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The Next Step...Planning For Storage

posted by: buehl on 01.03.2011 at 05:23 am in Kitchens Forum

Planning For Storage

Once you've finalized your basic design, it's time to analyze your storage needs in each zone. The results of that analysis will drive the size & configuration of your cabinets and drawers.

  1. First, make a list of everything you plan to store in your new kitchen, regardless of where it's stored now...kitchen, basement, dining room, etc.
  2. Next, take the list and group the items according to function. Will they be used during prep? cooking? baking? cleanup? Some items, like pot holders, may belong in two different zones (in this case, cooking & baking). You can either find storage between the two zones or have duplicates and store one in each zone.
  3. Now, determine where each of your zones will be (prep, cleanup, cooking, baking, storage, etc.)
    The next step depends on the stage you are in the design/order process...

  4. If you've already ordered your cabinets, then you will have to work with what you have. So...
    • Identify the storage potential in each zone and list them on a piece of paper with a section for each cabinet (base & upper) and one line per drawer or shelf in that cabinet. This includes your pantry for your "storage" zone.
    • Take the two lists and, while imagining yourself working in each zone, put the dishes, tools, etc. that you will be using in cabinets in that zone. Fill in the lines in the cabinet list with these items.

  5. If you are still in the design phase, you will have the opportunity to plan your storage to meet your needs in each zone.

    • Take your list and imagine yourself working in each zone.
    • Go through the motions to determine the best locations for each item that will be used and stored in that zone (don't forget that you will probably have both upper and lower cabinets).
    • Now that you know where to put the items, determine what the best way is to store those items (drawer, shelf, etc.) and what size (e.g., pots & pans work best in 30" or 36" drawers)
    • Lastly, transfer what you've done to your design & tweak as necessary.

You should now have a well-thought out and highly functional kitchen!

Sample storage map: http://i182.photobucket.com/albums/x108/Buehl/2008-2009%20Remodel/Kitchen/20%20Designs/Storage%20Plans/StorageMapping-CooktopWall.jpg

This process and the resultant "map" will not only help you to "see" how things will fit, but the map will also help when you move back into the kitchen...you won't have to think about it, you'll be able to just put things away. It will also be a handy map for everyone to use when attempting to find things the first few weeks w/o having to open every drawer or door!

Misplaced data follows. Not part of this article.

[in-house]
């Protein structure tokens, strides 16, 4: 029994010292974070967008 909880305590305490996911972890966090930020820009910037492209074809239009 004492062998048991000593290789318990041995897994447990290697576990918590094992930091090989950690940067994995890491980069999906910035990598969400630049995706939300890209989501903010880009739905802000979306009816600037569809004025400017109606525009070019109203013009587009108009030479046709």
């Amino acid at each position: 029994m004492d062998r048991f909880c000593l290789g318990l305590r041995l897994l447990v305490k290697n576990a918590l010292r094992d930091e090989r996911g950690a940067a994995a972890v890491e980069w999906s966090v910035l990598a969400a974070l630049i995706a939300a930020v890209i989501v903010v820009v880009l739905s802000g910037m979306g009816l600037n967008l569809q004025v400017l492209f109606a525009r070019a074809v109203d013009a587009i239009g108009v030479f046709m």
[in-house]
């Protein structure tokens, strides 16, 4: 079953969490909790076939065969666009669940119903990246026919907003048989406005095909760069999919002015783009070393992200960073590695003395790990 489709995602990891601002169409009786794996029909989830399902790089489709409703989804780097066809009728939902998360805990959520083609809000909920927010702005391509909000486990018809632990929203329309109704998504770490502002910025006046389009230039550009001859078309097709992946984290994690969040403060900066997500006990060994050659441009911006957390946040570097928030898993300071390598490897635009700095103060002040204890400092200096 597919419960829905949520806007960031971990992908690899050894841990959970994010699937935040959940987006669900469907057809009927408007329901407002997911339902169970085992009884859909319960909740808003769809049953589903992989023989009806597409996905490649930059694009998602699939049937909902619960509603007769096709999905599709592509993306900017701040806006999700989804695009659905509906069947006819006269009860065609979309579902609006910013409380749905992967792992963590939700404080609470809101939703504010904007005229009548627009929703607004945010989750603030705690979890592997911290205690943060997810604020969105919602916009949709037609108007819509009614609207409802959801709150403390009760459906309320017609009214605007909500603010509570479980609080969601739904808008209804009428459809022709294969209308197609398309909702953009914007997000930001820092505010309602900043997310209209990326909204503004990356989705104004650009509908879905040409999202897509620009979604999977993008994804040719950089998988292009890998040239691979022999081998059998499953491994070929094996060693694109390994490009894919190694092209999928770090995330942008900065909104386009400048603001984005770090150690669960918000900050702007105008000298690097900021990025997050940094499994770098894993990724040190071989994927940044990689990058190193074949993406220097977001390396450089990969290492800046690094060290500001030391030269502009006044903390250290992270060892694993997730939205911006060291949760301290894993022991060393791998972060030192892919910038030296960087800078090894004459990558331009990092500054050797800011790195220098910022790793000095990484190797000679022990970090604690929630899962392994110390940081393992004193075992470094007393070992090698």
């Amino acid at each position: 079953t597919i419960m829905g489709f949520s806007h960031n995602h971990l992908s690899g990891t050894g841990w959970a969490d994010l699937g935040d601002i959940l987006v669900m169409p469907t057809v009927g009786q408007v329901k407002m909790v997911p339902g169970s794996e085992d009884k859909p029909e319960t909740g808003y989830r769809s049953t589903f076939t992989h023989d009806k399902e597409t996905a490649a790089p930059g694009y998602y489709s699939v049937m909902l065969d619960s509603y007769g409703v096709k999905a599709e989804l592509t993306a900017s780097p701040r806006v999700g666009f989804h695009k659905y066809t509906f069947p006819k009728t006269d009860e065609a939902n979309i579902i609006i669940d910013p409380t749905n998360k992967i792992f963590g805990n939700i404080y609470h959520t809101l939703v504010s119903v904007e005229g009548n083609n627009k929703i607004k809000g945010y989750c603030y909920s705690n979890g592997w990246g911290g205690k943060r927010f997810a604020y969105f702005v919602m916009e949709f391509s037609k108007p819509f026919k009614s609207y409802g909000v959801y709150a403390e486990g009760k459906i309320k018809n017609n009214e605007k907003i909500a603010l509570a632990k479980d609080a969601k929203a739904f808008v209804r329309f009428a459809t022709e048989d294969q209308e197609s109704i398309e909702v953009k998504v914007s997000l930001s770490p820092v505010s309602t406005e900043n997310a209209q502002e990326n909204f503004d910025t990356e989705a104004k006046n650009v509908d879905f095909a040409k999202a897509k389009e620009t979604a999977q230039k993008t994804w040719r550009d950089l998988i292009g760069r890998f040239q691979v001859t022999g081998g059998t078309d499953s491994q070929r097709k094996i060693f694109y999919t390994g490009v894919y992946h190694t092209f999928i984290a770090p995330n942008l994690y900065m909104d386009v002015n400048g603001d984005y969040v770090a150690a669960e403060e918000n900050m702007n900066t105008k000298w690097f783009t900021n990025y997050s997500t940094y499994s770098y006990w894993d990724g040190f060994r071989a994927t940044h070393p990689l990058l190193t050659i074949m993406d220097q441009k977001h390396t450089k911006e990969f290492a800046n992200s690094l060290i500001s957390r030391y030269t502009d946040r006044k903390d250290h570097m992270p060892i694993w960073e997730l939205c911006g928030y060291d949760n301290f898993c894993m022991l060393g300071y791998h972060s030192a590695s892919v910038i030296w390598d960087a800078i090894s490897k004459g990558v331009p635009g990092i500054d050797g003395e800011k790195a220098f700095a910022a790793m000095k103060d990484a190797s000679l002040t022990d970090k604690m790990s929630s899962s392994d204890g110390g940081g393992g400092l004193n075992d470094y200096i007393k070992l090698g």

Oh, and don't forget the Junk Drawer! Most people end up with one, so you may as well plan for it so you at least have control over where it's located!

Common Zones, Appliances In That Zone, and Suggestions For What To Store There:

  • Storage--pantry & refrigerator--Tupperware, food, wraps & plastic bags
  • Preparation--sink & trash/recyclables--utensils, measuring cups/spoons, mixing bowls, colander, jello molds, cutting boards, knives, cook books, paper towels
  • Cooking--cooktop/range & MW (and near a water source)--utensils, pot holders, trivets, pots & pans, serving dishes (platters, bowls, etc.), paper towels
  • Baking--ovens/range--utensils, pot holders, trivets, pots & pans, casserole dishes, roasting rack, cooling racks, cookie sheets, foils, rolling pin, cookie cutters, pizza stone, muffin tins, paper towels [often combined with Cooking Zone]
  • Cleanup--sink & DW & trash--detergents, linens, dishes & glasses, flatware
  • Eating/Serving--island/peninsula/table/nook/DR--table linens, placemats, napkins, dishes & glasses, flatware
  • Utility--broom, dustpan, swifter, mop, cleaning supplies, cloths, flashlights, batteries, extension cords
  • Message/Communication/Command Center--keys, phones/answering machine, charging station, directories/phone books, calendar, desk supplies, dry erase board or chalkboard, pens/pencils, sticky notepaper

Less Common Zones:

  • Tea/Coffee Bar--tea/coffeemaker (and near a water source)--mugs, teas/coffees, sugar, teapot
  • Snack/Beverage Center--near MW & refrigerator or small refrigerator--snacks, snack dishes, glasses [often combined with Tea/Coffee Bar]